In Greek, it would have been spelled -αι "ai" and pronounced -/aj/ or -/aʲ/ (I think there is debate about this subtle distinction, which does not matter for us here: it sounds like English eye).
In classical Latin, it would have been pronounced the same as in Greek, -/aj/ or -/aʲ/. Almost all Greek words we have came to us through Latin.
In the older international pronunciation of Latin, which was based on the Romance languages but used throughout Europe, it is -/eː/ or -/eɪ/ or something similar (like English say).
English, however, went through several vowel shifts, part of which was that vowels pronounced like /e/ came to be pronounced like /i/. So the pronunciation of the English word written as see was once like modern say, but has shifted to its modern pronunciation, /siː/. Spelling changed more slowly than pronunciation, or not at all.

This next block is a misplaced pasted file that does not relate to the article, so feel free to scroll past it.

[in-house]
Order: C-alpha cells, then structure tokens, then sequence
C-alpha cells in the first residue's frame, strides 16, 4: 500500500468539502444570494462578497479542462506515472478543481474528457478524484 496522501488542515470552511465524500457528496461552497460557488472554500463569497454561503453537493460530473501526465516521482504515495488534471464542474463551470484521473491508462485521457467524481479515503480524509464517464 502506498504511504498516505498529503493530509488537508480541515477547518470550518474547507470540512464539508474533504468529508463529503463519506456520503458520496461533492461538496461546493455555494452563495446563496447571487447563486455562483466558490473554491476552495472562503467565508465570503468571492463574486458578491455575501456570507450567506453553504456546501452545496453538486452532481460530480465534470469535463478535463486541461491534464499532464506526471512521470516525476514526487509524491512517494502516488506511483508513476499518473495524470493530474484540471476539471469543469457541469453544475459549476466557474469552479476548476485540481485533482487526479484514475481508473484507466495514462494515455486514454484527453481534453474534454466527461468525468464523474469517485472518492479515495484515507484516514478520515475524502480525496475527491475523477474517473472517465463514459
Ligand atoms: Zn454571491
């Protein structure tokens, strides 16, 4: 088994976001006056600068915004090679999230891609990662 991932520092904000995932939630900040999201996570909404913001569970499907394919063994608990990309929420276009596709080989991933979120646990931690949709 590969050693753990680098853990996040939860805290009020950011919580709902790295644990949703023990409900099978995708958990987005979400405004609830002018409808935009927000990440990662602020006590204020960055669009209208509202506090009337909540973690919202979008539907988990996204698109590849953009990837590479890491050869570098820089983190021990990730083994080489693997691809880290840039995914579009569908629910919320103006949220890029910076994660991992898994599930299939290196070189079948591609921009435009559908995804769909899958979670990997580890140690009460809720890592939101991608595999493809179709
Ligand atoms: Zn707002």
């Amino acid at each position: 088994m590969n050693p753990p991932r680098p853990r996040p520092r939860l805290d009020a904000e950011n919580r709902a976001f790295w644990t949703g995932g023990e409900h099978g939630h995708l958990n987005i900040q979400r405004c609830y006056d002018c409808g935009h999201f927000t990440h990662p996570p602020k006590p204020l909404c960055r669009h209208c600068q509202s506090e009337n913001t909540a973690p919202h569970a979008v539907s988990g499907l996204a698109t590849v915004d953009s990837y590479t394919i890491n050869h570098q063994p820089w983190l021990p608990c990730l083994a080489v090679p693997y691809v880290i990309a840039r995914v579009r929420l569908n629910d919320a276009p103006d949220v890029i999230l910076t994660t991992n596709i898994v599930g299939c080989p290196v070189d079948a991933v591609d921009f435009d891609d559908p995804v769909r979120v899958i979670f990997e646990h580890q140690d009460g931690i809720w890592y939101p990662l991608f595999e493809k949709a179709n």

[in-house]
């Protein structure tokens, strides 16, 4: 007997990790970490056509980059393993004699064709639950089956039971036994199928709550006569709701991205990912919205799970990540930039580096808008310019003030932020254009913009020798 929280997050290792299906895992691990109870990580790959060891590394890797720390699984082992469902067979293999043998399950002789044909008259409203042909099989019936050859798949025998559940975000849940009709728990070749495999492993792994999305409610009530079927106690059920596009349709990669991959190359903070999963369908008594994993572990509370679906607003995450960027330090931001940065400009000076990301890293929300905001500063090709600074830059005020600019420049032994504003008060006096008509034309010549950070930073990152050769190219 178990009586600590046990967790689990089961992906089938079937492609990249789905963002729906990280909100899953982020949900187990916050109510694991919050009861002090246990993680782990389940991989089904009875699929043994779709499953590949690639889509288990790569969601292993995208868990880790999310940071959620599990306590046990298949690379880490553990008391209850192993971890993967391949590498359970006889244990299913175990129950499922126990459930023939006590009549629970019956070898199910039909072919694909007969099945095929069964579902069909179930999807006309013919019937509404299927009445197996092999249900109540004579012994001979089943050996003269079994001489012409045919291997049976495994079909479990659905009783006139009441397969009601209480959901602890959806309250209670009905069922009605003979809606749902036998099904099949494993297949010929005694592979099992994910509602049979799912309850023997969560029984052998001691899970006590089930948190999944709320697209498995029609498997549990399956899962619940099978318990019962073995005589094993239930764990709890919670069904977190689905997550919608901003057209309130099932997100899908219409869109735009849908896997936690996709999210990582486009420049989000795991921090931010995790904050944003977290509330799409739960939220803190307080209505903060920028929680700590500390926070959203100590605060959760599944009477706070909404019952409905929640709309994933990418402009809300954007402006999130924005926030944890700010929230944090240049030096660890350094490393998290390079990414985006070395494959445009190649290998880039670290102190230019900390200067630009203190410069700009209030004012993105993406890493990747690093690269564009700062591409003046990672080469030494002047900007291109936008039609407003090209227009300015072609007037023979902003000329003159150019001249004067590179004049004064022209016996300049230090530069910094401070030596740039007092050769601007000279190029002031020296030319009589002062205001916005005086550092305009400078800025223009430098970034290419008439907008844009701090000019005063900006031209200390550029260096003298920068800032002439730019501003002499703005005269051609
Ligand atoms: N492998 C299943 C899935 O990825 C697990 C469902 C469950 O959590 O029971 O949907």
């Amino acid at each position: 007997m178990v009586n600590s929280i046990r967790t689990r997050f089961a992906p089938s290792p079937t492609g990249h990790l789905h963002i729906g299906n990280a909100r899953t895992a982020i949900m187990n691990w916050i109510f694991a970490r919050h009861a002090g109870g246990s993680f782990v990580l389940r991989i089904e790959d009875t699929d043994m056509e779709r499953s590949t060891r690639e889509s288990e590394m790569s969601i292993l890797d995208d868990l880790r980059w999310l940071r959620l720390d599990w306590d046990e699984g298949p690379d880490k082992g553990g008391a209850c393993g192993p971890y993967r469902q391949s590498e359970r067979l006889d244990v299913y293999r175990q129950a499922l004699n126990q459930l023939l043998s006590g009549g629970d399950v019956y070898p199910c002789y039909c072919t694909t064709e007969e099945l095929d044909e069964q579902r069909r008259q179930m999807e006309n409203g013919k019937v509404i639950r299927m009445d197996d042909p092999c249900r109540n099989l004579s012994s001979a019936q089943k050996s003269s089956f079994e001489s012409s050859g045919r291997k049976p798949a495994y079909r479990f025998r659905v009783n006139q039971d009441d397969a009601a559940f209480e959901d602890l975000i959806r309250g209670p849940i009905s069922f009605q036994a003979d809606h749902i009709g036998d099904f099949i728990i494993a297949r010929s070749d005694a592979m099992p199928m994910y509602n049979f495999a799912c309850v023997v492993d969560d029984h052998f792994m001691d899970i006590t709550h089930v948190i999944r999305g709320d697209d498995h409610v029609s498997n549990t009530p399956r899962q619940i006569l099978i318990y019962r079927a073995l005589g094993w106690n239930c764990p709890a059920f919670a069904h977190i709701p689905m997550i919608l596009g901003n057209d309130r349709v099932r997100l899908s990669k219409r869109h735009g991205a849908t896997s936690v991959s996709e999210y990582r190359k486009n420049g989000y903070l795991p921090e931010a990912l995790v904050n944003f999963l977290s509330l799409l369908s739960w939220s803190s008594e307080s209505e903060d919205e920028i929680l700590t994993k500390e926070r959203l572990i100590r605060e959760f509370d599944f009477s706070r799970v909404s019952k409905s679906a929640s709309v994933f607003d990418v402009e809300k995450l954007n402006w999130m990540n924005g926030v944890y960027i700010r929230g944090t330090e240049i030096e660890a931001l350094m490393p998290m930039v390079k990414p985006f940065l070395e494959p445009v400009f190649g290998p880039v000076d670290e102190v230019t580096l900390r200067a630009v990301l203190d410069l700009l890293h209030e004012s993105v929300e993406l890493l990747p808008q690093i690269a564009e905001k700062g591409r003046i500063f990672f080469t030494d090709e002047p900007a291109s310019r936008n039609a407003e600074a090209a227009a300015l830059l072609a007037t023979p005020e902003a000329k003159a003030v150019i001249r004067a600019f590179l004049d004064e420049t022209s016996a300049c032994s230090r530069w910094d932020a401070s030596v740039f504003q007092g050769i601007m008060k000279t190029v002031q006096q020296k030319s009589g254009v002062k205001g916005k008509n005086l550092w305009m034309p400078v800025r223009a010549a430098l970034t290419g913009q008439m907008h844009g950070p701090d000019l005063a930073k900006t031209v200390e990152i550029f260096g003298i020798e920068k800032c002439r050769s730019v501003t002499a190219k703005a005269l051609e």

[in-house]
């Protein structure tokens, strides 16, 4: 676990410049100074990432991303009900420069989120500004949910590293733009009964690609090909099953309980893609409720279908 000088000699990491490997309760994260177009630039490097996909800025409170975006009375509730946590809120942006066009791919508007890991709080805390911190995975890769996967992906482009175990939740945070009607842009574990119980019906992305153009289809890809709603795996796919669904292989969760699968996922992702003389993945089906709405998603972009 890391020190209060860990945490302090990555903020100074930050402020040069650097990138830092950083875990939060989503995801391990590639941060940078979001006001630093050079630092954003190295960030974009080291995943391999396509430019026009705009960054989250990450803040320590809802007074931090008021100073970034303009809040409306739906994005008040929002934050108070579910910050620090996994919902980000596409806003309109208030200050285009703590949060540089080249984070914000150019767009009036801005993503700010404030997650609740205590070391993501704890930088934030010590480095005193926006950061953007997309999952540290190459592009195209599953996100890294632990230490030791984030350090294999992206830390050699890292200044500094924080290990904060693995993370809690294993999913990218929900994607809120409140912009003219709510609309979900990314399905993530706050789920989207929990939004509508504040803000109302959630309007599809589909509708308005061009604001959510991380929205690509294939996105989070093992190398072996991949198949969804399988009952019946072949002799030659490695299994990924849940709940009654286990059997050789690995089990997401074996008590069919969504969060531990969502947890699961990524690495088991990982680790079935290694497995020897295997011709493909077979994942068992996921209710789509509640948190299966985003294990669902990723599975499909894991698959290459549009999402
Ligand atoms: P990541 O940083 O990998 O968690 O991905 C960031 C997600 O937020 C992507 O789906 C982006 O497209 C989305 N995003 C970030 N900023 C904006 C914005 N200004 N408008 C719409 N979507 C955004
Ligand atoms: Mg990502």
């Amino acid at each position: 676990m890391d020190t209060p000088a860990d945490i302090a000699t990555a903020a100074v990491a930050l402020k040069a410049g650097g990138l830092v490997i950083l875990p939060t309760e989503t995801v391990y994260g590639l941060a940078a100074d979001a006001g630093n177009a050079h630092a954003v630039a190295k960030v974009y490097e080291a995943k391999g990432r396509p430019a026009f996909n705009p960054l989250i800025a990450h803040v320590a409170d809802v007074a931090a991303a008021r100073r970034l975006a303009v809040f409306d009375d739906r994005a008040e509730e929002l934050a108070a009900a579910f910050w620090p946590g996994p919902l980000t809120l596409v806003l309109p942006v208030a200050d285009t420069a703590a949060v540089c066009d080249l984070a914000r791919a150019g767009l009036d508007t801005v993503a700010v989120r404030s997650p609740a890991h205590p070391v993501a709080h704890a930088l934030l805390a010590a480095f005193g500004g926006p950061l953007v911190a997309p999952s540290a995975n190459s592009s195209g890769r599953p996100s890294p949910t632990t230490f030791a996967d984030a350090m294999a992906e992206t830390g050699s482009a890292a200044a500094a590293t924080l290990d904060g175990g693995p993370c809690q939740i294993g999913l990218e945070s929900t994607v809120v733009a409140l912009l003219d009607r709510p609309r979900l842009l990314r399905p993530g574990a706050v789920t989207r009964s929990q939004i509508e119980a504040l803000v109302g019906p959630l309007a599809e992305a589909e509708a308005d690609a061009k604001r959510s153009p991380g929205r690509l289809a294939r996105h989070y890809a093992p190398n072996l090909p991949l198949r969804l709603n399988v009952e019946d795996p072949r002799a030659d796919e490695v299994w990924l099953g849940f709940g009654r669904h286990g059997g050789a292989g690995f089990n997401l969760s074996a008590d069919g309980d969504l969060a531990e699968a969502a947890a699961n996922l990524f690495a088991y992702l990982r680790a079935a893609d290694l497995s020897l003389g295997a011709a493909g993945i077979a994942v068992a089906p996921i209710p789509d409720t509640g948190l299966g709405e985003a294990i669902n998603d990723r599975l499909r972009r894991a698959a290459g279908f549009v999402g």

The English also applied this shift to words of Latin and Greek origin, because such words on -ae were often or normally pronounced /e/ (modern English say) before the vowel shifts, as I said above. It was often spelled -e instead of -ae in manuscripts, but also even in print, at least until the humanists got their way of restoring the classical spelling -ae.
That is why the traditional English pronunciation of -ae in Latin or Greek words has been like /i/ for a long time. If you want to be conventional, I would pronounce it this way, although other pronunciations are not necessarily stupid: they may correspond to different points of view.